Mileage program comparisons

This item appears on page 38 of the April 2017 issue.
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Nancy Tan of Fresno, California, wrote, “I would be very interested in reading comparisons of airlines’ frequent-flyer-mileage programs from travelers who are members of more than one airline’s loyalty program.”

We asked those of you who are members of more than one airline’s or airline alliance’s frequent-flyer program to tell us which one you prefer and why. What are some specific differences between the programs? When you have a choice of airlines on a particular route, do you make your decision based on the mileage program and, if so, for what reason(s)?

We are printing, below, some of the responses we received, and we will present more in the next issue.


My husband and I are members of the frequent-flyer-miles programs of American Airlines, United Airlines and Delta Air Lines. Before Continental and US Airways consolidated, we also were members of their programs.

Why all of them? It costs nothing to join, so why not? They all flew out of our airport, one which is relatively small (Rochester, New York). If we lived near a hub, we would definitely have concentrated on the major airline there, but no such luck.

When I started collecting miles, it was because my parents were still alive and living in Florida. In case of an emergency, I knew I could get a ticket at the last minute for 25,000 miles plus $75. Also, as long as the starting and ending points were the same, there was no cost to change the return date if I found out I had to stay longer. Unfortunately, I had to make use of this more than once. (Miles can still be used for last-minute purchases.)

Over the years, we have had an airline-sponsored credit card for each of those airlines. We would apply for a card when an airline offered big bonuses, like 30,000 to 50,000 miles. Yes, the credit cards each have a fee after the first year, but we feel we have more than gotten our money’s worth. 

When we charge the cost of a flight on an airline’s card, we get to check luggage for free. We also get priority boarding, which means not having to worry about finding overhead bin space. We have also been fortunate to use miles to fly in business class many times, paying extra just for the cost of taxes (usually under $50).

So what has changed? Delta. After Delta changed its program to a system in which miles are awarded based on ticket cost instead of miles flown, they also changed the costs (in miles) of the flights. There is no set amount to aim for, such as 40,000 for a main-cabin seat on a flight to Europe. It changes just like the dollar prices of tickets change.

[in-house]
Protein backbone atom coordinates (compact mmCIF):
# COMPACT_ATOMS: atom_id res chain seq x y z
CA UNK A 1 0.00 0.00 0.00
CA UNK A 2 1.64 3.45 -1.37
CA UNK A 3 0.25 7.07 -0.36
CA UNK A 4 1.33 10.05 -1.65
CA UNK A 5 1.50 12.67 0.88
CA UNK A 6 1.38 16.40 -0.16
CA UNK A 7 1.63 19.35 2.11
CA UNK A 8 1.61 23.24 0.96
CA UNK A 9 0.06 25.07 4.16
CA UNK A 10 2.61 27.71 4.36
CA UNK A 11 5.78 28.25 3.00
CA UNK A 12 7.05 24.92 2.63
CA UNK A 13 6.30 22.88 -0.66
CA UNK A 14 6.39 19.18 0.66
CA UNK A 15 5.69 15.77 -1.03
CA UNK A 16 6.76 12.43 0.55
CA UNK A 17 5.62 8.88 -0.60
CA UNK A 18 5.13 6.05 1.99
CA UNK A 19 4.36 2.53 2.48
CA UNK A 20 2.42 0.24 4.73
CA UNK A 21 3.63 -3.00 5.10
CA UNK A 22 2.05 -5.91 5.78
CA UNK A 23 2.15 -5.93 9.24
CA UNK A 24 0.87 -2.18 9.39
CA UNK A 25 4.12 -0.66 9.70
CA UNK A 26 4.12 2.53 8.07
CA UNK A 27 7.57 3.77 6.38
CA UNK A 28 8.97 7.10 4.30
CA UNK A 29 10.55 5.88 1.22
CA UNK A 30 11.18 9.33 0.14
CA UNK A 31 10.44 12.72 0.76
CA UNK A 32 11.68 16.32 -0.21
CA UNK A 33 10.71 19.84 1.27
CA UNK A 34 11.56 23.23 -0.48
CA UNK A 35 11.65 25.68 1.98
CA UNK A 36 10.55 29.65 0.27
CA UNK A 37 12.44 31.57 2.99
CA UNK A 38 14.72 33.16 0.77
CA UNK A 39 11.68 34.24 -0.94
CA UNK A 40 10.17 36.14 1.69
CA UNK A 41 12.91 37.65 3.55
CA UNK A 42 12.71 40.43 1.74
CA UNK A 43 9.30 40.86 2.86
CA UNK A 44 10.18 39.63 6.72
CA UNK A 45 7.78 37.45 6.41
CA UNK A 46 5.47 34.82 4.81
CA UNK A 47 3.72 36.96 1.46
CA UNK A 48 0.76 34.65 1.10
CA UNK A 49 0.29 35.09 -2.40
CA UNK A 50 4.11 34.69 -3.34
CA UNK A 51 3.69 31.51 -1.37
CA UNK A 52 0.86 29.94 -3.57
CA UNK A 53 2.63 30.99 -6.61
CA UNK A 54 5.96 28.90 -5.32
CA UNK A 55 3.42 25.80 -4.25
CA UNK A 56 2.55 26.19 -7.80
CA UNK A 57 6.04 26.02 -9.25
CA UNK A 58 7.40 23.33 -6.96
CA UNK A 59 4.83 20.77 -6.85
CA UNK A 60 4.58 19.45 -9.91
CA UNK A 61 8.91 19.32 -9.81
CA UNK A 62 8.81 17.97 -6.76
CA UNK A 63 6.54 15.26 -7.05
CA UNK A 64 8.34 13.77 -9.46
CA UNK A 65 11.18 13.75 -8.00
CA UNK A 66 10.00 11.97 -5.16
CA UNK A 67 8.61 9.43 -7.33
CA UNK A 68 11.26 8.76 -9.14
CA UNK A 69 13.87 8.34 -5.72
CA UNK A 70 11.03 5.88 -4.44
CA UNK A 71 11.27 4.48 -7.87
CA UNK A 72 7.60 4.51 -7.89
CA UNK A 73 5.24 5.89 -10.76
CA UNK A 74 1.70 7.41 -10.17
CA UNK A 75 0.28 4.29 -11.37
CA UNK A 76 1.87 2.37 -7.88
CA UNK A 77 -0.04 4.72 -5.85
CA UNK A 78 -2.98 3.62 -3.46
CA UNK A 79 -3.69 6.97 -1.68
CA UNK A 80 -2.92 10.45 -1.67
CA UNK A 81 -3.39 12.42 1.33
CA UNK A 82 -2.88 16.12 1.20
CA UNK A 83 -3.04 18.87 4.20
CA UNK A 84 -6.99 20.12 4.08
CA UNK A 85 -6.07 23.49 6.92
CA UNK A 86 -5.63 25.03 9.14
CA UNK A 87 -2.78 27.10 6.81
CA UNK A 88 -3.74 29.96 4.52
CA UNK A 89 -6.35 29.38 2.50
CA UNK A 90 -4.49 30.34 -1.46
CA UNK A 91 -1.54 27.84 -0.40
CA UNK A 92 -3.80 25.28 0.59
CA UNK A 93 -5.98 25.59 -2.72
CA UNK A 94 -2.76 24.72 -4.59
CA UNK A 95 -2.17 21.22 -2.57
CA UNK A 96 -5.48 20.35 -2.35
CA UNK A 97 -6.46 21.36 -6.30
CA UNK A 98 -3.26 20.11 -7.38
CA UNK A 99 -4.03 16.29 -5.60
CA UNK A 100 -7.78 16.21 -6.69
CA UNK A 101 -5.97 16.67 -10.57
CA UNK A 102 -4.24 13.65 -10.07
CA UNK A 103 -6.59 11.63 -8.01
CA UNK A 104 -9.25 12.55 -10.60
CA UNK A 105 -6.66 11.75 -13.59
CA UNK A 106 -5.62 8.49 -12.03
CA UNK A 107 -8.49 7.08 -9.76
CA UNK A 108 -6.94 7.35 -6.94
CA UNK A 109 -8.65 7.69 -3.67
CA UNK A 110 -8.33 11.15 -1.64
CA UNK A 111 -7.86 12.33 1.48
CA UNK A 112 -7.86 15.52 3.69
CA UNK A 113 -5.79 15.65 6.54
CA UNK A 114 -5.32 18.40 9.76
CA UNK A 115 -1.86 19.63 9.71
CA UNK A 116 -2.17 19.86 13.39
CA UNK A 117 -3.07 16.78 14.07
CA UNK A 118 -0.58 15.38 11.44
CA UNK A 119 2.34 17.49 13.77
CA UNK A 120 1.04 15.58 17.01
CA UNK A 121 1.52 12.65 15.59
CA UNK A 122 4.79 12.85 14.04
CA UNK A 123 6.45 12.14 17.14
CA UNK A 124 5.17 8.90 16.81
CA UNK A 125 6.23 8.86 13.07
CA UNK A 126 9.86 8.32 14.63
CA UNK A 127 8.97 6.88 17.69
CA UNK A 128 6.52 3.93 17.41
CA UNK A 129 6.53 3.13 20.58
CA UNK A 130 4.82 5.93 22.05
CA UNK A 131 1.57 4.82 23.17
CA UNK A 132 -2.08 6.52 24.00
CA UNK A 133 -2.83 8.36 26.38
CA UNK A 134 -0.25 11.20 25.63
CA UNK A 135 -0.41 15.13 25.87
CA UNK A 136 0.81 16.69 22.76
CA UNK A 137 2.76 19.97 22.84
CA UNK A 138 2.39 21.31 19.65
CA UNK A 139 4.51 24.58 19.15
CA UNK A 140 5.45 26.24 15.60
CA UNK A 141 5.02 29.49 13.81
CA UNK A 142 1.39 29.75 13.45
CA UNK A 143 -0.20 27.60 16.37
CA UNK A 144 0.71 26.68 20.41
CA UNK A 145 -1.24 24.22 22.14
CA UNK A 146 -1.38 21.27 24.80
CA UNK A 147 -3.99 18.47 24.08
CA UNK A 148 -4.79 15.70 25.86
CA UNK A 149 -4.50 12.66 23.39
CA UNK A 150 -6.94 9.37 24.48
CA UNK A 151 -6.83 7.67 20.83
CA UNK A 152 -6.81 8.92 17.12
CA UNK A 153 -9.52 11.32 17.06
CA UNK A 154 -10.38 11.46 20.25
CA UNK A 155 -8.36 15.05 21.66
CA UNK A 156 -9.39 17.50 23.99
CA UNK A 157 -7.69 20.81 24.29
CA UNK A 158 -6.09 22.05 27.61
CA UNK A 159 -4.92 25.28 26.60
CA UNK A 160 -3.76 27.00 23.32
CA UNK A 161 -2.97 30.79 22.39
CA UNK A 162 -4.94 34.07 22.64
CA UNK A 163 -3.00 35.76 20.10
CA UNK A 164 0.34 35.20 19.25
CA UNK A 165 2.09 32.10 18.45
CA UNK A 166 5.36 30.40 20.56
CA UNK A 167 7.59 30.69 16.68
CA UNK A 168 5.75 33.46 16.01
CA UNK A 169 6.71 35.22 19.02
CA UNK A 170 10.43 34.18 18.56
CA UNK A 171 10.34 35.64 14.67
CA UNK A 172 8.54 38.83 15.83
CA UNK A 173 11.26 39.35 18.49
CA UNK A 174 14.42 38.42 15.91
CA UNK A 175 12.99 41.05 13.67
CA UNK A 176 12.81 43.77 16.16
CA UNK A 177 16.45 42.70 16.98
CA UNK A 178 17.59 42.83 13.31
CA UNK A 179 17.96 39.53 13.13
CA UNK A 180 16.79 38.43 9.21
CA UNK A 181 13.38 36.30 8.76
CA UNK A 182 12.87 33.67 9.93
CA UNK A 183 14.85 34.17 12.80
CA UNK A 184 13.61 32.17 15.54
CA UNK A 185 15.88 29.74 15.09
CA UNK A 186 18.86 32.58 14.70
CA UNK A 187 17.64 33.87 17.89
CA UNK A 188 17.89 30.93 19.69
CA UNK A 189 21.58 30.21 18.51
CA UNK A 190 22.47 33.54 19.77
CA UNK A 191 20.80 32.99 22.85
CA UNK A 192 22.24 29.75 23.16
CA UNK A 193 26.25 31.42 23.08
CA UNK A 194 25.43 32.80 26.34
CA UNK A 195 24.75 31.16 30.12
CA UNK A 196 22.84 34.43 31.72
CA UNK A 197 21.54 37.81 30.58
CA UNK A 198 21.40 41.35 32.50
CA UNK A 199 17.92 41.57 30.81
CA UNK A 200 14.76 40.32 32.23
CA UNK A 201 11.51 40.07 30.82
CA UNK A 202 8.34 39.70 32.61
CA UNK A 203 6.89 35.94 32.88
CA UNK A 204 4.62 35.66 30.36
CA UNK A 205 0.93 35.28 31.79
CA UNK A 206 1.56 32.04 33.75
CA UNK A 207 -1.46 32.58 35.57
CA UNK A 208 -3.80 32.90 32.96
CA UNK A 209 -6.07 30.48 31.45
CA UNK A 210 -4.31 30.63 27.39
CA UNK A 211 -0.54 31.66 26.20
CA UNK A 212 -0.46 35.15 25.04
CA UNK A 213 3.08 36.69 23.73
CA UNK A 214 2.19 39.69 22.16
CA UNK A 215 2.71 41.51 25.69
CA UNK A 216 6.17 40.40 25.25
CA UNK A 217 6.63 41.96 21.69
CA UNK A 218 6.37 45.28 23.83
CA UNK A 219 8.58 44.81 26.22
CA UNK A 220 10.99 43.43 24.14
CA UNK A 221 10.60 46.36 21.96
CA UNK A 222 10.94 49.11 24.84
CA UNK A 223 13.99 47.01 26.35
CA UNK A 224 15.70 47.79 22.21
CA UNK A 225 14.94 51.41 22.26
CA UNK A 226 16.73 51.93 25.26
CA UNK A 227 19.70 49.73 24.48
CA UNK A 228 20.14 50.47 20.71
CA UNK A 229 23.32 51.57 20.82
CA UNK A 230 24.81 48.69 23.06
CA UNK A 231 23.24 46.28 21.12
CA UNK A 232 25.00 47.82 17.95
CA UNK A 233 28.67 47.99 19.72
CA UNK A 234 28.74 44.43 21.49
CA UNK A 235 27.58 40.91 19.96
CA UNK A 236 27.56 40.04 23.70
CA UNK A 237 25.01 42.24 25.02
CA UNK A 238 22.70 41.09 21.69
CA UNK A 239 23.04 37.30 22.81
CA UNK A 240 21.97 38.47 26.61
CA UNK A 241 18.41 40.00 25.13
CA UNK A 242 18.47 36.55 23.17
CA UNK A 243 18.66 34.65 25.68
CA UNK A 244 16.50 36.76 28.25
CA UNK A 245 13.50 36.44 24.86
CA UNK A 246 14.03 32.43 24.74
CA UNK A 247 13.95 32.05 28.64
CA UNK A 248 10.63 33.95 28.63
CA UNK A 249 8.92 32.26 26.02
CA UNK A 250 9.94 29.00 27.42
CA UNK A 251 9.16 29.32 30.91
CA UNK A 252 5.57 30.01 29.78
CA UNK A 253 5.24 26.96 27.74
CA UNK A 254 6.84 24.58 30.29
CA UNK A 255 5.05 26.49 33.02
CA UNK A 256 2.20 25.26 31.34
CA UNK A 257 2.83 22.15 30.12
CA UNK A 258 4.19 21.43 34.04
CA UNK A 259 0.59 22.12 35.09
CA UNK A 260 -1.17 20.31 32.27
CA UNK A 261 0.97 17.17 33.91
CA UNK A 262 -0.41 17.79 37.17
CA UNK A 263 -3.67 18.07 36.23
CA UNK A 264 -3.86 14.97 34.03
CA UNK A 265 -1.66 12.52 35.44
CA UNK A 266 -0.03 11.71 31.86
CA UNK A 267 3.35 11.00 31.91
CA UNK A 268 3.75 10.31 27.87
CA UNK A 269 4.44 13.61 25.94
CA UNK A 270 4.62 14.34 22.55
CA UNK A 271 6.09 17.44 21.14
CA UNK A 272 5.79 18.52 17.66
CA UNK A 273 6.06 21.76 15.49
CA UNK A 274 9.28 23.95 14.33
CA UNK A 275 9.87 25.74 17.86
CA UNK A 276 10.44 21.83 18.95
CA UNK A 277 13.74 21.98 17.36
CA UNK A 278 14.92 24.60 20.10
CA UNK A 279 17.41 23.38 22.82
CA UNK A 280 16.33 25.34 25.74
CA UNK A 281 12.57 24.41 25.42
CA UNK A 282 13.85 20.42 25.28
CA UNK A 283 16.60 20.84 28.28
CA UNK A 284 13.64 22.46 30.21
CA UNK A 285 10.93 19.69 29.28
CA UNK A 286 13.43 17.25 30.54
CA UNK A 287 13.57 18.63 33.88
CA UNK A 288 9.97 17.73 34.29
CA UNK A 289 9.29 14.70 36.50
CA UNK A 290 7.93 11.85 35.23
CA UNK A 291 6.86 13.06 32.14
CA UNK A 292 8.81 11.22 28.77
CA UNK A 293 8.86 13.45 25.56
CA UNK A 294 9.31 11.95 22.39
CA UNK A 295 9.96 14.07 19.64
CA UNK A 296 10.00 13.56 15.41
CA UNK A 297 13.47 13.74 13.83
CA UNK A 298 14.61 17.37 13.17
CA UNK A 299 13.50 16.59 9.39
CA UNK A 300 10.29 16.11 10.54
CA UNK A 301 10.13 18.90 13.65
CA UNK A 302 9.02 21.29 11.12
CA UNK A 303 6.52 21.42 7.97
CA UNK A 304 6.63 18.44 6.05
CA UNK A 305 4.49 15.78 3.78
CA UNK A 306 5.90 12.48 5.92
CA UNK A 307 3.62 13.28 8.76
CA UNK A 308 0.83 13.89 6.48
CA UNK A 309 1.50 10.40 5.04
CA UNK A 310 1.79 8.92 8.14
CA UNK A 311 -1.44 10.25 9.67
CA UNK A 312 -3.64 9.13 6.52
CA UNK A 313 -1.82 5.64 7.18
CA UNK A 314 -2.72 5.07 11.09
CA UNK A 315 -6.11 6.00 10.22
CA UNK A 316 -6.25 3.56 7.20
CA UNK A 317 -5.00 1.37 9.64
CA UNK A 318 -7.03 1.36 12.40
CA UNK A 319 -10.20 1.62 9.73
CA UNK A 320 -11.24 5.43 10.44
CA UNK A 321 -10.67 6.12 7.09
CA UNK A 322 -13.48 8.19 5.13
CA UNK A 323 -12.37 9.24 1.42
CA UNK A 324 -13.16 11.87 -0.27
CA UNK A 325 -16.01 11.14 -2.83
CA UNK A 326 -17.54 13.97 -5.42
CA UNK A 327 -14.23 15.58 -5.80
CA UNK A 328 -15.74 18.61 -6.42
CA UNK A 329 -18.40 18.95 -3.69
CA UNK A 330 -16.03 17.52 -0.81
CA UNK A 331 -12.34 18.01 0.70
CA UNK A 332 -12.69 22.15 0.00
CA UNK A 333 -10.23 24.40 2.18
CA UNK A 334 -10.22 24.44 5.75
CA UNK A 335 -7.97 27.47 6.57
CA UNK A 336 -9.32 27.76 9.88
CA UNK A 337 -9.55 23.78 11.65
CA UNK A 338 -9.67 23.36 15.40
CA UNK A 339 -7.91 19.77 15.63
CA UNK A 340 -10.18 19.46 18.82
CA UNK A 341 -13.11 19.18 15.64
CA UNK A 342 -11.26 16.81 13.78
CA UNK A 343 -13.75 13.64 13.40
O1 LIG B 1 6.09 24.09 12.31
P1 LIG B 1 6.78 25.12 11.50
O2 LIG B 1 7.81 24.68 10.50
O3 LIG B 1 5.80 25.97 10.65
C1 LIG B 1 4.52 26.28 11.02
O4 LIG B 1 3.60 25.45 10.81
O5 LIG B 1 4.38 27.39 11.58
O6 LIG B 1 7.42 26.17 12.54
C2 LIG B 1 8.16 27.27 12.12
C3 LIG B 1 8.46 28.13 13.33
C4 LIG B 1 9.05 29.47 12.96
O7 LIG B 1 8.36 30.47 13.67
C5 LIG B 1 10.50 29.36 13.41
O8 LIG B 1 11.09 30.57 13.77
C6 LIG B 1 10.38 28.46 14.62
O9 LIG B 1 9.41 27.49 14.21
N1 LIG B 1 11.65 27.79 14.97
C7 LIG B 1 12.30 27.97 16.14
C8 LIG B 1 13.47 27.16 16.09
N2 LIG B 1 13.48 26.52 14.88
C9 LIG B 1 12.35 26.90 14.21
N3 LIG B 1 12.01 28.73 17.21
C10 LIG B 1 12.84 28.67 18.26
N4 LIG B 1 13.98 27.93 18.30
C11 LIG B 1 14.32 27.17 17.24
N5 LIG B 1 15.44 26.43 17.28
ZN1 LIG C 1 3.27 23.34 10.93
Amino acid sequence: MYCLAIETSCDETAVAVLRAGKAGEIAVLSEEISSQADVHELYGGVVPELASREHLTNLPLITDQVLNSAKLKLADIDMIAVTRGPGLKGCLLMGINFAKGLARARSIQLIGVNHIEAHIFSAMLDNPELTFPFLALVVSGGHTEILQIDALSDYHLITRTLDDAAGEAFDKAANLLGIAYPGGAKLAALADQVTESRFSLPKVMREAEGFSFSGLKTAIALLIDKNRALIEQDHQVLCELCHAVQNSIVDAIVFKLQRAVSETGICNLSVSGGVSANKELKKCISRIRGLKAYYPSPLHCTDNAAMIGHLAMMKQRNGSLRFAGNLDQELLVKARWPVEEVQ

It is now very expensive getting a business-class ticket when using miles on Delta, and we were planning to move ourselves away from their program.

On the other hand, main-cabin flights on Delta can be very cheap, a lot cheaper than those on United or American. We flew Delta round trip from Rochester to San Francisco in February 2017, returning in March, and a main-cabin ticket cost $327! American and United were charging almost twice as much. For that price, we fly Delta and pay cash. It is not worth it to use miles or to use another airline.

A very good feature of using miles is being able to get one-way tickets for literally half the “cost” of round-trip tickets. So we have been able to use miles from one airline to take us to Europe and those of another airline to take us home.

A negative feature is you don’t usually get the best routing. For a trip to Tenerife (admittedly not a major airport) in 2016 on American, we flew Rochester to Charleston to Chicago to Heathrow and then had to change to Gatwick for our final leg to the Canary Islands, but it was business class all the way, plus we had the use of lounges at the stopovers — another advantage of flying business class. 

(We could have had better routing if we had used British Airways out of the US instead of American, but the flights on BA to Heathrow have very high taxes. In our case, it would have been over $700 per person on that routing. For that much money, we’ll take the extra leg and pay for the Heathrow-to-Gatwick transfer.)

I must admit, it can take a lot of time and effort to find the best routing using miles. Not all flight itineraries are available, as we found out with our Tenerife flights, but I don’t think it takes much more time than I would spend looking for the best price. 

In the end, using miles has allowed us to fly business class for free on long-haul flights. On international flights where we weren’t able to fly business class, mileage seats have still saved us about $1,000 per person, round trip. To me, it has been worth the (sometimes) hassle. When we travel, I can think of better ways to spend that money than on airfare.